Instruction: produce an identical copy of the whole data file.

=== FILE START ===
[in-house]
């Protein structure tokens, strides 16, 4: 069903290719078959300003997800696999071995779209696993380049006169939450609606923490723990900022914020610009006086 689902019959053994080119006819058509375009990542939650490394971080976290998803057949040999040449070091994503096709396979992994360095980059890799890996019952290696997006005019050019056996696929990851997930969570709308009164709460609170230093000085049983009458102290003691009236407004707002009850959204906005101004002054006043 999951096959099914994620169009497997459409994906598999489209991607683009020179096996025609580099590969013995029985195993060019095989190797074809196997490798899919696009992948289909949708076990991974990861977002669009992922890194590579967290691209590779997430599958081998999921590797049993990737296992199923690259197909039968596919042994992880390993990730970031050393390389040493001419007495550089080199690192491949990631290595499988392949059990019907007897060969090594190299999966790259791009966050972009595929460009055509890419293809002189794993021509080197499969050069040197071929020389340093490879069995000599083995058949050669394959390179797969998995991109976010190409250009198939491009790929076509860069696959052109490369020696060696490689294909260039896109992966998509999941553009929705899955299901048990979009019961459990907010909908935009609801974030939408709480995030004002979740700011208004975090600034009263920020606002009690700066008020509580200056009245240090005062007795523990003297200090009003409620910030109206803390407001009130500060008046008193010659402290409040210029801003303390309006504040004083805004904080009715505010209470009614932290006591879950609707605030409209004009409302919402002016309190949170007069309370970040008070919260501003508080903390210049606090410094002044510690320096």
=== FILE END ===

[in-house]
């Protein structure tokens, strides 16, 4: 069903290719078959300003997800696999071995779209696993380049006169939450609606923490723990900022914020610009006086 689902019959053994080119006819058509375009990542939650490394971080976290998803057949040999040449070091994503096709396979992994360095980059890799890996019952290696997006005019050019056996696929990851997930969570709308009164709460609170230093000085049983009458102290003691009236407004707002009850959204906005101004002054006043 999951096959099914994620169009497997459409994906598999489209991607683009020179096996025609580099590969013995029985195993060019095989190797074809196997490798899919696009992948289909949708076990991974990861977002669009992922890194590579967290691209590779997430599958081998999921590797049993990737296992199923690259197909039968596919042994992880390993990730970031050393390389040493001419007495550089080199690192491949990631290595499988392949059990019907007897060969090594190299999966790259791009966050972009595929460009055509890419293809002189794993021509080197499969050069040197071929020389340093490879069995000599083995058949050669394959390179797969998995991109976010190409250009198939491009790929076509860069696959052109490369020696060696490689294909260039896109992966998509999941553009929705899955299901048990979009019961459990907010909908935009609801974030939408709480995030004002979740700011208004975090600034009263920020606002009690700066008020509580200056009245240090005062007795523990003297200090009003409620910030109206803390407001009130500060008046008193010659402290409040210029801003303390309006504040004083805004904080009715505010209470009614932290006591879950609707605030409209004009409302919402002016309190949170007069309370970040008070919260501003508080903390210049606090410094002044510690320096």